Dreaming of taking your web design side hustle and making it your official hustle?
In this video/post, I’ll be sharing my best tips for preparing your business to go full-time!
But before we dive in, if you feel like not being able to land enough clients (or the right clients) has been one of the biggest things holding you back in business, then I want to share a free training I pre-recorded just for you!
It’s called Finding clients as a new designer and in it I go through the 7 mistakes you could be making that are keeping you small and struggling as a web designer.
When you are trying to get your new business off the ground, the last thing you want to be stressing over is money.
When we are panicked for funds, we tend to make short-sighted decisions, trading long-term success strategies for things that we think will equal quick cash flow.
This leads to saying ‘yes’ to projects we honestly hate and ‘yes’ to making peanuts on the dollar because we need funds STAT.
So how do we start our full-time business off on the right foot financially?
Bankrolling your own business startup takes very careful planning.
But by being proactive, you are giving yourself the ultimate leg up, and room to focus on setting up your business the right way, the first time!
When you first started your side-hustle, you were probably still testing the waters on this whole web designer idea…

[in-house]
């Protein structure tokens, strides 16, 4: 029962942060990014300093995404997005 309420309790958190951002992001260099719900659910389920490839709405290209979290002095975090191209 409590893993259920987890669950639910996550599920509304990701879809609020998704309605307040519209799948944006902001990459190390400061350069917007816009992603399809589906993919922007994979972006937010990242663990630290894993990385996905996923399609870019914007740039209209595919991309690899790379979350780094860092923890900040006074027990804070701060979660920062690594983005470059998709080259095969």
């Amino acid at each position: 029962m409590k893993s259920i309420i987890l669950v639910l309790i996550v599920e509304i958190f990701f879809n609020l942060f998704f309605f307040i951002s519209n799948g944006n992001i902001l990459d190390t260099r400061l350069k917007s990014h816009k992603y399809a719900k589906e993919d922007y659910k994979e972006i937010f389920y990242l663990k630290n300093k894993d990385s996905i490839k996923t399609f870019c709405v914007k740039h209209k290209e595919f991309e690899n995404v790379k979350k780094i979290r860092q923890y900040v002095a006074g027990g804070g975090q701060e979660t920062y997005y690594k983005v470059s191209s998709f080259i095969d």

So you weren’t in any rush to run out and sign any official documents, or set up some fancy business bank account.
Rent, groceries, business expenses, client payments…it was all going in and out of the same bathtub.
But not anymore!
Separating your business and personal finances not only means having an easy way to track profits and expenses (meaning you won’t accidentally end up with an expensive hobby that you didn’t realize was actually costing you money)…
But it’s actually also an important part of protecting yourself personally should you-know-what ever hit the fan in business!
Oh, and while you’re splitting business and personal stuff, make sure to get your business set up with its own Tax ID or EIN (Employment Identification Number) so you don’t have to go handing out your personal SSN everywhere.
So that’s step #1 to getting your legal in a row!
Step #2 is deciding how you want to structure your business legally, which will affect how you pay taxes, as well as who is held liable for any damages if a lawsuit pops up!
Whether you choose to remain a sole proprietor, become an LLC, or form an S-Corp…whatever structures there are for registering your business in your country, it’s time to do the homework on which one is right for you, and make it official!